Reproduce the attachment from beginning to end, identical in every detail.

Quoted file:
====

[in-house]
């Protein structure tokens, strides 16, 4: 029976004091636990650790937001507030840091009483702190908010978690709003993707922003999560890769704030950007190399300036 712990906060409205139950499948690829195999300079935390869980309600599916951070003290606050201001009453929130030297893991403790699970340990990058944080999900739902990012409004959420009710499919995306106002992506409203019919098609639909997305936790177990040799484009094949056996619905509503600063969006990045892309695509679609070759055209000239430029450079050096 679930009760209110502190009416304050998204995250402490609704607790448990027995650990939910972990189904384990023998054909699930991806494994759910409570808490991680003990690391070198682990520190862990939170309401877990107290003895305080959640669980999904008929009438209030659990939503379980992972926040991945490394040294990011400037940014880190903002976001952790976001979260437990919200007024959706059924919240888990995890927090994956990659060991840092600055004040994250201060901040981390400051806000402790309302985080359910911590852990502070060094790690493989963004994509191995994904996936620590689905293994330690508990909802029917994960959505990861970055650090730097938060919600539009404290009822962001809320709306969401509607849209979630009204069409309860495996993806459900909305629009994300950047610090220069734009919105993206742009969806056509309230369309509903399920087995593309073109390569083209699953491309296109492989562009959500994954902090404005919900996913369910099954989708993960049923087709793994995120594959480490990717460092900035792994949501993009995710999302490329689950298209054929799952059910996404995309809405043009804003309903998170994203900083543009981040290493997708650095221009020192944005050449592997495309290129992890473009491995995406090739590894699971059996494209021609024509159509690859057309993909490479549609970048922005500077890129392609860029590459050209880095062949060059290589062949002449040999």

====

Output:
[in-house]
């Protein structure tokens, strides 16, 4: 029976004091636990650790937001507030840091009483702190908010978690709003993707922003999560890769704030950007190399300036 712990906060409205139950499948690829195999300079935390869980309600599916951070003290606050201001009453929130030297893991403790699970340990990058944080999900739902990012409004959420009710499919995306106002992506409203019919098609639909997305936790177990040799484009094949056996619905509503600063969006990045892309695509679609070759055209000239430029450079050096 679930009760209110502190009416304050998204995250402490609704607790448990027995650990939910972990189904384990023998054909699930991806494994759910409570808490991680003990690391070198682990520190862990939170309401877990107290003895305080959640669980999904008929009438209030659990939503379980992972926040991945490394040294990011400037940014880190903002976001952790976001979260437990919200007024959706059924919240888990995890927090994956990659060991840092600055004040994250201060901040981390400051806000402790309302985080359910911590852990502070060094790690493989963004994509191995994904996936620590689905293994330690508990909802029917994960959505990861970055650090730097938060919600539009404290009822962001809320709306969401509607849209979630009204069409309860495996993806459900909305629009994300950047610090220069734009919105993206742009969806056509309230369309509903399920087995593309073109390569083209699953491309296109492989562009959500994954902090404005919900996913369910099954989708993960049923087709793994995120594959480490990717460092900035792994949501993009995710999302490329689950298209054929799952059910996404995309809405043009804003309903998170994203900083543009981040290493997708650095221009020192944005050449592997495309290129992890473009491995995406090739590894699971059996494209021609024509159509690859057309993909490479549609970048922005500077890129392609860029590459050209880095062949060059290589062949002449040999």